Housing is “extremely important to the President,” a key White House advisor told the Mortgage Bankers Annual convention in Chicago.
“Housing is one of the core causes that got us into this mess, and it is key to getting us out,” said James Parrott of the President’s National Economic Council. “It may not lead us out of the recession, but if we don’t get housing going, the recovery will be much slower and more painful.”
Parrott made his remarks to frame a session on the political outlook for housing finance, an outlook economist Mark Zandi said is surprisingly strong. “I don’t think our problems are overwhelming,” he said. “All we need to do is a few things around the edges.”
As the chief economist at Moody’s Analytics sees it, the most telling statistic going forward will be the share of sales that are distressed properties, and whether it is rising or falling. Once the percentage starts to fall, house prices will stabilize and then start to grow, he predicted.
Jared Bernstein, a former economic policy advisor to Vice President Biden who now works at the Center on Budget and Policy Priorities, agreed, adding that “we’re close” to that point now.
To push the market along, Bernstein would urge Fannie Mae and Freddie Mac to do more regarding loan modifications and perhaps even engage in principal writedowns. And he would ask Congress to turn over authority to run the government sponsored enterprises to the Administration on a temporary basis while they rid themselves of bad loans.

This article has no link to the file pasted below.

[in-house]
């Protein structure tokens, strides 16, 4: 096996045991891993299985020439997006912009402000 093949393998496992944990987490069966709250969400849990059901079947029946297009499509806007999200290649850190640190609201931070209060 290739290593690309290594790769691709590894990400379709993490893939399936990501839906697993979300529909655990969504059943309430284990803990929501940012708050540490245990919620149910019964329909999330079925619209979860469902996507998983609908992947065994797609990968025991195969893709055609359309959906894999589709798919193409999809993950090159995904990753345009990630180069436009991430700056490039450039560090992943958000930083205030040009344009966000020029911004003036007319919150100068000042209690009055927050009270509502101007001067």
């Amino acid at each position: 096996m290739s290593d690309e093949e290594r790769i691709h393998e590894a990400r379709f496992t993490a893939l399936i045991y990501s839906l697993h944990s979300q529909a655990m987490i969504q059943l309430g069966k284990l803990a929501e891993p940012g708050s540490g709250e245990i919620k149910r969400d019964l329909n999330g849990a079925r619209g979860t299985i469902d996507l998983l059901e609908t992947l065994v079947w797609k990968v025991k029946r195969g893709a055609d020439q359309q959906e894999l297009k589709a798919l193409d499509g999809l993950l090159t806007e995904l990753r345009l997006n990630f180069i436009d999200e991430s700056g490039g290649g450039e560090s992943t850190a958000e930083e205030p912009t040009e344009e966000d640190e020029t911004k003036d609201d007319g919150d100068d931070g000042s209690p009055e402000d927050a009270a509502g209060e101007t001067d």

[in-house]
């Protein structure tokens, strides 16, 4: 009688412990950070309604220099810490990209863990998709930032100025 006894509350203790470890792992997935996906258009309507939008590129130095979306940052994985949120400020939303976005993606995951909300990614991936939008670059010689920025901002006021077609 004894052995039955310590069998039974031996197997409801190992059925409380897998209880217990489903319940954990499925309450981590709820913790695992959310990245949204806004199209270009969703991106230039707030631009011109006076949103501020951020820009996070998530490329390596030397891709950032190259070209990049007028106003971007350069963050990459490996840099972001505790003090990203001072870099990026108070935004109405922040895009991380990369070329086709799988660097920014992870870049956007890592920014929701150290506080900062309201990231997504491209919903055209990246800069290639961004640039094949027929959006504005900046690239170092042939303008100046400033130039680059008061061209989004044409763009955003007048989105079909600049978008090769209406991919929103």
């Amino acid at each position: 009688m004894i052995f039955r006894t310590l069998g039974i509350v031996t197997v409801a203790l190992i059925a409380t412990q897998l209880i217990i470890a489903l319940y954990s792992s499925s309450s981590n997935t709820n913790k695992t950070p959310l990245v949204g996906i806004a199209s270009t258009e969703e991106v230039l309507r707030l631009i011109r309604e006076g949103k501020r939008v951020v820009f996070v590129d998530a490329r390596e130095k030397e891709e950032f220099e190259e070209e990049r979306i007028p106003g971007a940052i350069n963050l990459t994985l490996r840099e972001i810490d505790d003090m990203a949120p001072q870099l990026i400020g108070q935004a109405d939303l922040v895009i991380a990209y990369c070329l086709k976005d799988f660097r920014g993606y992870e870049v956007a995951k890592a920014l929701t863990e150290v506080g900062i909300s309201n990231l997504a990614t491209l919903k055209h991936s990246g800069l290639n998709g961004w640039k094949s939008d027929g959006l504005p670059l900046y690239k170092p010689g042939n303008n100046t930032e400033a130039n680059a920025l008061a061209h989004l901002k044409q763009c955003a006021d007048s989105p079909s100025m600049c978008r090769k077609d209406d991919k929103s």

Bernstein said he finds no fault with the way the Federal Housing Finance Agency is overseeing the GSEs to protect taxpayers. “But their rationale is wrong,” he told the conference. “Their loans are defaulting, so it’s going to cost the government, either way.”
A third panelist, consultant Brian Chappelle of Potomac Partners, said there are “lots of opportunities to make policy changes that would have a meaningful impact” on the housing market. But perhaps the most important would be for lawmakers and regulators to strike a better balance, a suggestion that won approving applause from the audience.
As it is now, Chappelle said, Congress and regulators are “going after the whole mortgage system for problems that no longer exist, and that has a suffocating effect on the marketplace.”
The consultant said every large lender he talks to “is scared to death that someone will come in with a fine-tooth comb and fine technical problems (with their mortgages) that have nothing to do with underwriting. There has to be balance on both sides, or the only thing lenders can do is tighten up on the front end.”
Daily Briefing | Tuesday, October 11, 2011
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